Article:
Liquidated Damages in Asia

Construction contracts in Asia frequently adopt wording for liquidated damages clauses that reflects the English law principles discussed above. It seems to be assumed without much enquiry that these clauses will work in much the same way no matter what law governs the contract. However, when liquidated damages clauses are assessed in light of the applicable local law, they may not have the effect that was intended.

Some of the more common regional examples are mentioned below.

Singapore, Hong Kong, Malaysia, Australia

The laws of Singapore, Hong Kong, Malaysia and states of Australia are all based closely on English common law. Therefore, if these laws govern a contract, the liquidated damages clause can usually be expected to operate effectively within the legal principles outlined above.

Even in these jurisdictions, however, there may be unexpected differences from the English position. For example, we have commented above on the English law view that where parties insert the word “NIL” into a standard-form liquidated damages provision, they may unintentionally exclude all damages for delay. In contrast, in a relatively recent case before the Western

Australian Court of Appeal (J-Corp Pty Ltd v Mladenis [2009] WASCA 157), the Court took the view that the circumstances of that case did not indicate that the parties had intended the words “NIL DOLLARS ($00.00)” to exclude any entitlement to damages.


There is a degree of uncertainty surrounding the status of liquidated damages clauses under Indonesian law. As a general principle, Indonesian law provides that the parties are free to determine the terms of the agreement between them (section 1338 of the Indonesian Civil Code). However, section 1339 of the Indonesian Civil Code also provides that the terms of that agreement may not violate “a sense of justice”. In conjunction with our associated Indonesian firm, Hiswara Bunjamin & Tandjung, we have succeeded in enforcing liquidated damages clauses before Indonesian Tribunals; on the other hand, we are also aware of situations where Indonesian Courts have lowered the level of liquidated damages stipulated in a contract on the basis that the original sums violated the “sense of justice”.

Difficult or unexpected issues can arise even where English law is selected as the governing law of an Indonesia-related contract. For example, BPMIGAS Decree 007 requires that procurement contracts for PSC’s must include a sanction for delay by way of “penalty” of at least 0.1 %of the contract price per day up to a total maximum of 5% of the contract price (or 20% for certain “high risk” contracts). There is a risk that this could be an unenforceable penalty under English law, if the required rates do not reflect a genuine pre-estimate of the damages actually likely to result in each particular case. Careful drafting is necessary in order to satisfy both the Indonesian regulations and the requirements of English law.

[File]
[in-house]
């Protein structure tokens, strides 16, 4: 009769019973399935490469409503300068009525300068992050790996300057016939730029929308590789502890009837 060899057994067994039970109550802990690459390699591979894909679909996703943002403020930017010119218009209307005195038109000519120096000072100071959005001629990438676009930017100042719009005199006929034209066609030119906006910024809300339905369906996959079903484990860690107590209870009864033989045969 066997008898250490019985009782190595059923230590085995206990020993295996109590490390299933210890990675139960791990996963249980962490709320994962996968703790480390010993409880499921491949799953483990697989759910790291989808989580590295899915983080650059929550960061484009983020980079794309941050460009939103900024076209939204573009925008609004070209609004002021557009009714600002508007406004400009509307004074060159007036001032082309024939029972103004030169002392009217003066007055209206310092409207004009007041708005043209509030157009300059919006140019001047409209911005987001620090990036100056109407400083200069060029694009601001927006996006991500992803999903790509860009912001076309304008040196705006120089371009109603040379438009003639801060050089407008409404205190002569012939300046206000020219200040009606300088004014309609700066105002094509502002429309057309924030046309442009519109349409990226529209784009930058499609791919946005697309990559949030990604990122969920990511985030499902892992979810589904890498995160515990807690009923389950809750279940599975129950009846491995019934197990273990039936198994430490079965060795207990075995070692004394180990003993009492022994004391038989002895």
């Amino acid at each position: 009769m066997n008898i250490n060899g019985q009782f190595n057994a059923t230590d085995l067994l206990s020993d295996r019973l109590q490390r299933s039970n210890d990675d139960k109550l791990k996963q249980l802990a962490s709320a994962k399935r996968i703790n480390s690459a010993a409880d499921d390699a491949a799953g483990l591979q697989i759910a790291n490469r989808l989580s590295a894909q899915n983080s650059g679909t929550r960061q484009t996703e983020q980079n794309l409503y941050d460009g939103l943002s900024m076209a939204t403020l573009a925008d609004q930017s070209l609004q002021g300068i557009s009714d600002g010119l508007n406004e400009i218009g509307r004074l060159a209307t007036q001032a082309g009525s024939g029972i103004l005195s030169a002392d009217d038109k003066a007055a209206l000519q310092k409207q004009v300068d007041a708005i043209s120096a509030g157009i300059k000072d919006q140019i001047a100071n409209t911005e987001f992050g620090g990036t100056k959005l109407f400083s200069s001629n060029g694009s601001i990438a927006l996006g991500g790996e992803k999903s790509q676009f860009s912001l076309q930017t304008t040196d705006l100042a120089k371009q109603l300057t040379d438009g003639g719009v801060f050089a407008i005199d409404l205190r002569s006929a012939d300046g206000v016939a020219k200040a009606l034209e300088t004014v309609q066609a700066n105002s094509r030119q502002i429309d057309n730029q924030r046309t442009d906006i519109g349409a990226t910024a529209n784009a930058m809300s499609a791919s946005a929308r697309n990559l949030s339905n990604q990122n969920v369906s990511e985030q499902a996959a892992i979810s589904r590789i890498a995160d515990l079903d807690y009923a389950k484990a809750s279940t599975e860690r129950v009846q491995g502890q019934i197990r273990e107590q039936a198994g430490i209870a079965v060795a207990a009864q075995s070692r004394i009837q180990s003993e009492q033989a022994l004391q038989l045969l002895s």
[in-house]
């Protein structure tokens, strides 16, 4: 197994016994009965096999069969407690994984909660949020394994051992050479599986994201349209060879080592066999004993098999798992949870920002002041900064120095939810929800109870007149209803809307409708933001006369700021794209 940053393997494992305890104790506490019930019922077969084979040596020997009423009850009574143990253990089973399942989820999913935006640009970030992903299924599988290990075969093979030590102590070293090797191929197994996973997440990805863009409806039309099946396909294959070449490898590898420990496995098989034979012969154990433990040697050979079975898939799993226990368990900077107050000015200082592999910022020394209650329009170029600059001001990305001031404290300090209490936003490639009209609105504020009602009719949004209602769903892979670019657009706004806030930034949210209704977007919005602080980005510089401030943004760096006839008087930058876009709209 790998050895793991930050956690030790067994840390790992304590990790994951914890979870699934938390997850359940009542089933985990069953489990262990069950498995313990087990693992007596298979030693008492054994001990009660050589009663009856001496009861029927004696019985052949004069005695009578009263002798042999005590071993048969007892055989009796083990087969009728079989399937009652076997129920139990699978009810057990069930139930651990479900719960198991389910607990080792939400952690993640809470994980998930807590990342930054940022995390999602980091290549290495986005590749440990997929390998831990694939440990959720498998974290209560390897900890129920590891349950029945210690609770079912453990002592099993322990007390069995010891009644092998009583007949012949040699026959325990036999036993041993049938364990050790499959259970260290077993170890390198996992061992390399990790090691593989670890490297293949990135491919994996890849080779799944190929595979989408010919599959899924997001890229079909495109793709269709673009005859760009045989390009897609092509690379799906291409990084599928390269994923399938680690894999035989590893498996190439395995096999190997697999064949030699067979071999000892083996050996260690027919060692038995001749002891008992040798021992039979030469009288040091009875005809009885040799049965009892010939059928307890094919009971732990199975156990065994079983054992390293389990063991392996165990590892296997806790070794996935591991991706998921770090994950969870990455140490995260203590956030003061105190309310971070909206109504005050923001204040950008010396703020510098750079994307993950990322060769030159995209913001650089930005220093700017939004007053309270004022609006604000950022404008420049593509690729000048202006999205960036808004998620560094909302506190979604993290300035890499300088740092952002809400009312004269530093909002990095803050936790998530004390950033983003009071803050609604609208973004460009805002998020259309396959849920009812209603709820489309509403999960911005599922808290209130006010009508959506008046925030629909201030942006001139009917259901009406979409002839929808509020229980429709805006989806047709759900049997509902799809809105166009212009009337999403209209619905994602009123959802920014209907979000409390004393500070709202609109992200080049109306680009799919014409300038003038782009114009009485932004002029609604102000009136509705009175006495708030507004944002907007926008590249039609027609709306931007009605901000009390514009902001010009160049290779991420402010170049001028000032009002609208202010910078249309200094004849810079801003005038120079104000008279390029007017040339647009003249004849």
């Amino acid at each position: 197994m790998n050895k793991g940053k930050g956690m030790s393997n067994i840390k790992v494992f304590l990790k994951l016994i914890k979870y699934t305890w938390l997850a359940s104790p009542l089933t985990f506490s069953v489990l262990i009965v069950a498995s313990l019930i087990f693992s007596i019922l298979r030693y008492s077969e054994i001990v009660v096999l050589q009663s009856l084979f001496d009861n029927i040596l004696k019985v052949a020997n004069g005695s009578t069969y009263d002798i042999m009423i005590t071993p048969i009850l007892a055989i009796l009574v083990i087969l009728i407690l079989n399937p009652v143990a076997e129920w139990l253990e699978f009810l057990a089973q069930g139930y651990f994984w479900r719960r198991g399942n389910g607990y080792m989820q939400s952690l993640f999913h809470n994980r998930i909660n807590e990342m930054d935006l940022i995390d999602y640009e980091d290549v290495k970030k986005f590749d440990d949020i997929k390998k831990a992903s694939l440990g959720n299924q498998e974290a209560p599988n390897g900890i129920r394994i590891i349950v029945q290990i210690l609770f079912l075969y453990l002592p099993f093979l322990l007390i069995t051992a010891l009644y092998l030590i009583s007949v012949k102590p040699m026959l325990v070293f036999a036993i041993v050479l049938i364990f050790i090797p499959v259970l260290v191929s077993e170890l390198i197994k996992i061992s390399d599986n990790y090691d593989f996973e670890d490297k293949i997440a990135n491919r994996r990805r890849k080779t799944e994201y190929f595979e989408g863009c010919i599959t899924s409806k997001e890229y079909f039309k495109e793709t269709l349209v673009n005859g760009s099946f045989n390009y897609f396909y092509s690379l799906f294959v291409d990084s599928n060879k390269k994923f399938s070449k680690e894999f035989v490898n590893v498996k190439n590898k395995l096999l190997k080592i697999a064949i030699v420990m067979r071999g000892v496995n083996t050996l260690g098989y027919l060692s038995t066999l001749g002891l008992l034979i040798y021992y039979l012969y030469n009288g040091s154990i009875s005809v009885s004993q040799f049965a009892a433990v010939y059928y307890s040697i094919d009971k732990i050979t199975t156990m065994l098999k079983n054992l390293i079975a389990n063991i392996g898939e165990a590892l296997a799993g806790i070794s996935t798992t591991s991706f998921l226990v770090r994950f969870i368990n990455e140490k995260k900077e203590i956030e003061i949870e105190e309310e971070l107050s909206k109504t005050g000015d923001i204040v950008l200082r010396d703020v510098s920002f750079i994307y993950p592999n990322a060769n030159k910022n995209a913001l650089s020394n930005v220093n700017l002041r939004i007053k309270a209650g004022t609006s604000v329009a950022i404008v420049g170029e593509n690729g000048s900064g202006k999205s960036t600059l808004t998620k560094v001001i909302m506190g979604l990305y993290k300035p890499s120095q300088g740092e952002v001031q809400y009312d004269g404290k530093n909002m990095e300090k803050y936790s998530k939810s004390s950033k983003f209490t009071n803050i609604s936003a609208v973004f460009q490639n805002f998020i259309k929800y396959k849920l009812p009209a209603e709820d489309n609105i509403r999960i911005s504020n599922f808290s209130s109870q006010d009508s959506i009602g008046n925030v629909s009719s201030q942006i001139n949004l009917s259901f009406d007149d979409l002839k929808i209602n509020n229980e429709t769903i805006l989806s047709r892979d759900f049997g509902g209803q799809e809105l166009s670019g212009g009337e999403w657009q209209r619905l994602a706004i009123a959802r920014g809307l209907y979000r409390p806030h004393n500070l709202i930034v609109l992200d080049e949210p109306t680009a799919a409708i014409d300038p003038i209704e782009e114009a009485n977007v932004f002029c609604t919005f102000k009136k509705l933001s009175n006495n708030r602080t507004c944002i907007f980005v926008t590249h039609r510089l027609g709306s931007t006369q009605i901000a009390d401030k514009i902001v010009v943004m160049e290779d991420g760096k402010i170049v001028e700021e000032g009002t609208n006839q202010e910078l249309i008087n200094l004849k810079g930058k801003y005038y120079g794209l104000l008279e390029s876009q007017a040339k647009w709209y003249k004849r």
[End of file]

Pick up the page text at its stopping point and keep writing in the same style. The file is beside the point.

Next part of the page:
There is debate amongst legal commentators as to whether Thai law will uphold a liquidated damages clause. Certain sections of the Thai Civil and Commercial Code suggest that the amount of liquidated damages stipulated in a Thai law contract may be increased or decreased by the Court in light of the actual amount of damage suffered by the party claiming the liquidated damages. For instance, section 380 paragraph 2 of the Civil and Commercial Code states:

“If the creditor has a claim for compensation for non-performance, he may demand the forfeited penalty as the minimum amount of the damage. Proof of further damage is admissible.”

Conversely, section 383 of the Civil and Commercial Code states: ‘If a forfeited penalty is disproportionately high, it may be reduced to a reasonable amount by the Court’. Arguably, the combined effect of these sections is that liquidated damages clauses in Thai law contract may not operate effectively either as a limit or a floor on the contractor’s liability in case of delay.


Vietnam’s Commercial Law contemplates only two types of monetary remedies, namely penalties for breach (the limit of which is controlled under Vietnam law) and damages for loss (which cannot be determined in advance). On the other hand, however, Vietnam contract law in principle gives effect to the intent of the contracting parties and the Commercial Law permits parties to agree “other remedies provided that such remedies are not contrary to the fundamental principles of the laws of Vietnam”.

In light of these provisions, there are questions as to whether liquidated damages clauses are enforceable under Vietnam law. In particular, there is a risk that a Vietnam Court would consider it a “fundamental principle of the laws of Vietnam” that only two types of monetary remedies are permitted, and so would not enforce a liquidated damages clause.


A liquidated damages clause can give certainty to owners and contractors alike. It can also simplify the process of payment certification and contract administration. However, it is important to be aware that a “one size fits all” approach to such clauses will not work in this region.

Not only should the parties ensure that their agreement is clearly and unequivocally expressed, but they should also consider whether they need to tailor the liquidated damages clause to the requirements of the particular jurisdiction concerned. In particular, it is important to obtain advice as to whether the clause will be enforceable under the governing law of the contract. Failure to do so may mean that the clause cannot be enforced and could hamper efforts to recover damages altogether.